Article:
For us, food is an integral part, often times the sole purpose, for why we travel. We love to eat and explore a new place and different culture through our stomachs. It’s especially gratifying to be able to experience food in a different way too: cooking classes in Thailand, street foods in Rio, food tours in New York, even Michelin splurges in Napa — you name it, we’ve tried it. Dining abroad in some stranger’s home alongside unfamiliar faces, however, is something I’ve wanted to try ever since G told me about EatWith.
EatWith’s concept is simple: eat dinner with friends, both old or new, in someone else’s home be it in your home town or when you travel. Like a dinner party! Naturally, we’re always up to try new things and having someone else cook us dinner while we wine and dine with new friends just seem like a win win situation. It’s also a nice break from having to choose a restaurant and dine with each other all the time. NOT that there’s anything wrong with dining with just G… (blush) Plus, I was curious to see what it’s like to live in Madrid, how the locals, Madrilenos, live day to day.
So, on our 3rd night in Madrid, not knowing what to expect, we nervously but equally excited, made our way to Elena and Virilo’s apartment, empty stomachs in tow. My butterflies quickly dissipated the moment they opened their doors with open arms, a huge smile on their faces and wine in their hands. My kind of people. Their place is adorable, a cute 1-bedroom apartment furnished in hues of amber and white with pops of colors emanating from Elena’s original paintings on the walls. On this gorgeous summer’s day and night, we, all 6-of us in total, got to dine outside on their patio.
Meet Elena, our Madrid’s EatWith hostess with the mostest handing me a cup of salmorejo — a tomato and bread concoction, pureed with olive oil, garlic and vinegar, garnished with jamon (yum!) and diced hard-boiled eggs. It’s kind of like gazpacho, but not really.
And that’s Virilo, pink polo on the right, her partner in crime and co-host extraordinaire — he speaks English, she doesn’t, and translate and entertains us with stories and endless Rioja wine while she weaves in and out of the kitchen, joining us here and there for small talk. She says she does this because she enjoys cooking and entertaining people. I would imagine it’s also a great way to learn English too.
I could not contain my exciting and curiosity of all the deliciously foreign appetizers being served to us. Iberian ham and picos, mini bread sticks essentially, are just about the only thing we were familiar with and love, absolutely LOVE. I can eat this stuff all day, err day! The rest is new and delightful: tortilla Espanola or Spanish omelette, some savory concoction on puff pastry, funky cheese that smells like hell but taste like creamy brie heaven.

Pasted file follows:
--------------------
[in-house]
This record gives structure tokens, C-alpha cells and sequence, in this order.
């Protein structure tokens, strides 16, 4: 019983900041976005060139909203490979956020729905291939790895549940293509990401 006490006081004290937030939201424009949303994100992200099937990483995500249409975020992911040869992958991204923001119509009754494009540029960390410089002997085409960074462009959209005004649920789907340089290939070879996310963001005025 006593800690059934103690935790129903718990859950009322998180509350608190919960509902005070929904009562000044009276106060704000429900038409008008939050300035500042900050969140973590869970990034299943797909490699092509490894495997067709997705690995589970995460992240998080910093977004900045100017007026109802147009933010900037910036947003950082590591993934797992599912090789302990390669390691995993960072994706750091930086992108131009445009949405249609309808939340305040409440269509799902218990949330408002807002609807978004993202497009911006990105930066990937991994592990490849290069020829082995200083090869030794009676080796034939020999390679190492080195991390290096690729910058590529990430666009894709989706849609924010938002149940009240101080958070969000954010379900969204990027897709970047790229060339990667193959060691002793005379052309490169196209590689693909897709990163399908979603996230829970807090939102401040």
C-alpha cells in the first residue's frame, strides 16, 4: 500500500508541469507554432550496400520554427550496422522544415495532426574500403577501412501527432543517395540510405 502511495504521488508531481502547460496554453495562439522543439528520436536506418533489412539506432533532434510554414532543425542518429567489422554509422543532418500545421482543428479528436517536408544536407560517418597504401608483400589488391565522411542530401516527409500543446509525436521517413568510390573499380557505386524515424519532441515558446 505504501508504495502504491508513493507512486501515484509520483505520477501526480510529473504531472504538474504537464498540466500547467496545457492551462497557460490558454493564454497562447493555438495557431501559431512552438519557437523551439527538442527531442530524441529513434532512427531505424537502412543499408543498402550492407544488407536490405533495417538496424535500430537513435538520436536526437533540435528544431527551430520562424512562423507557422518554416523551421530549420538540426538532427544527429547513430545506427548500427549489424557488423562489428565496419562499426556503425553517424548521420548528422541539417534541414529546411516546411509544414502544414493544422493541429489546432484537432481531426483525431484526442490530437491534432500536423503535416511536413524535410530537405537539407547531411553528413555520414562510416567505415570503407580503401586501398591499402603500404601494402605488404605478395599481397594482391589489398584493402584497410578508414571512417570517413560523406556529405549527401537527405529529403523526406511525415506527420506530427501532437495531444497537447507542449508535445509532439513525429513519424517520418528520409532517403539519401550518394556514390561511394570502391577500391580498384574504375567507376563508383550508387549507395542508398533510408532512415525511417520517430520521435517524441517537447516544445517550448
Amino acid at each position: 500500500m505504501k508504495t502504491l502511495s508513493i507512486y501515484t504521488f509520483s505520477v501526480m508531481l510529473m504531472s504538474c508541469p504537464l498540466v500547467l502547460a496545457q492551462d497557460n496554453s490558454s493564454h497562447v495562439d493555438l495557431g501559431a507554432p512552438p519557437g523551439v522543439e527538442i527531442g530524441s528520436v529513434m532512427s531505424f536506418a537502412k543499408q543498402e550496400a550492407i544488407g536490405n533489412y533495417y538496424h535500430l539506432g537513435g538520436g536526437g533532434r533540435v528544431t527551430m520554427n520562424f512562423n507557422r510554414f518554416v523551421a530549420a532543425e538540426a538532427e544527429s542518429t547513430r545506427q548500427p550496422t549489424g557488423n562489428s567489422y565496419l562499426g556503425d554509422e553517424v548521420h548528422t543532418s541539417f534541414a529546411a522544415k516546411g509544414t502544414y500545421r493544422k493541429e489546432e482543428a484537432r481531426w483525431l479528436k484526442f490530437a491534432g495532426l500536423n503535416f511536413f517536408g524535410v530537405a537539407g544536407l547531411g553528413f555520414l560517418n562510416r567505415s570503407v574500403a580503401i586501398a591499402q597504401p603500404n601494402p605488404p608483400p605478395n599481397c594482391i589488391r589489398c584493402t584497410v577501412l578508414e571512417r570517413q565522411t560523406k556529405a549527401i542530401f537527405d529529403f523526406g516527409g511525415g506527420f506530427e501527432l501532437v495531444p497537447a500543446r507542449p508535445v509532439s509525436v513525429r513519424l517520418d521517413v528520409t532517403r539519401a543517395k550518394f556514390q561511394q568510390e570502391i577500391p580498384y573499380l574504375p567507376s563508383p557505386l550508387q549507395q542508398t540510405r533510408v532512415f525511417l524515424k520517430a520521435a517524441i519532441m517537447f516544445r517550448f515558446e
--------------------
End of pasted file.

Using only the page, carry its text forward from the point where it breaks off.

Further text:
But my favorite of starters, are the little spoonfuls of chilled potato salad with shrimp! You can see my plate, bottom right hand corner, has TWO spoons on there. I couldn’t resist.
Even wine needs a rest. They take their Rioja very seriously here in this household. In fact, I am pretty sure we each killed a bottle of wine by the time dinner was over.
By the time the entree came around, I was stuffed. Check out that presentation though, right? You’d think you’re dining at a fancy restaurant and not somebody’s house. To be honest, the fish was ok, a little on the cool side, but the meat was good. Not restaurant good, but home-cooked good if that makes any sense. However, I wouldn’t mind trying her seafood clam dish and paella next time we’re around. That’s the luck with changing menus, I guess.
Here’s the thing. On any given trip to Spain, or anywhere in the world for that matter, we probably would not have ordered these dishes at a restaurant, the traditional-local-everyday-typical-fanfare food. We typically forgo those in lieu of something exotic and new and different, maybe even expensive. So it’s refreshing and a treat to be able to taste, and I do mean taste, Spain this way. It feels authentic and home-y (is that even a word?) and much appreciated especially when you’re far from home.
“This is a technology platform that brings people together. Sharing a meal, sharing stories, sharing laughs with new people in someone’s house is deeply personal, authentic, and intimate… it also happens to be the original social network.” – Simon Rothman, Partner at Greylock, EatWith Board Member.
I love this quote. It really does capture what EatWith is all about, what we’re all about. When it comes to travel and experiences, food experiences in particular, the thing that excites me the most is getting to try something different, meet new people, share stories and laughs over good food, good wine and good company.
What city would you like to join a dinner party with the locals?
Disclaimer: A very special thanks to the wonderful people at EatWith for this delicious dining experience. As always, all savory opinions are our own.